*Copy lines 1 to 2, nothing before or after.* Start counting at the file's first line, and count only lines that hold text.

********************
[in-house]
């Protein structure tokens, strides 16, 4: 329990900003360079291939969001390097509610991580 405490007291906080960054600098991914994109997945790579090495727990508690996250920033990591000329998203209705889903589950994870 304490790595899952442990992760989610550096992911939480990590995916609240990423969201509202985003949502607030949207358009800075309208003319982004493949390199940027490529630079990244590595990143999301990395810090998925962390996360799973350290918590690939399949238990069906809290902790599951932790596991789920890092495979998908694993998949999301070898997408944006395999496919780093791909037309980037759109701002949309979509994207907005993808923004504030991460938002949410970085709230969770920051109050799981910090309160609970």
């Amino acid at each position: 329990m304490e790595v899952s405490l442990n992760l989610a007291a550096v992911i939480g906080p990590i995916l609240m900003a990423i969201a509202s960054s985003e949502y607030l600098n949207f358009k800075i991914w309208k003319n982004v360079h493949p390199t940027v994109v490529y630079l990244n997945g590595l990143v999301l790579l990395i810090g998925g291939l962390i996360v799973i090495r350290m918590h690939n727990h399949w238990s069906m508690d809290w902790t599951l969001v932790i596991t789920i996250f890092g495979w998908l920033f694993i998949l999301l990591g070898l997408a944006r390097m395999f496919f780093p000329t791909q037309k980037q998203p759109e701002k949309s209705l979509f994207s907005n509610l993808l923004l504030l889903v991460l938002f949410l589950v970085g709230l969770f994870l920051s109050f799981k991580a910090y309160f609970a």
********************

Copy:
[in-house]
């Protein structure tokens, strides 16, 4: 329990900003360079291939969001390097509610991580 405490007291906080960054600098991914994109997945790579090495727990508690996250920033990591000329998203209705889903589950994870 304490790595899952442990992760989610550096992911939480990590995916609240990423969201509202985003949502607030949207358009800075309208003319982004493949390199940027490529630079990244590595990143999301990395810090998925962390996360799973350290918590690939399949238990069906809290902790599951932790596991789920890092495979998908694993998949999301070898997408944006395999496919780093791909037309980037759109701002949309979509994207907005993808923004504030991460938002949410970085709230969770920051109050799981910090309160609970």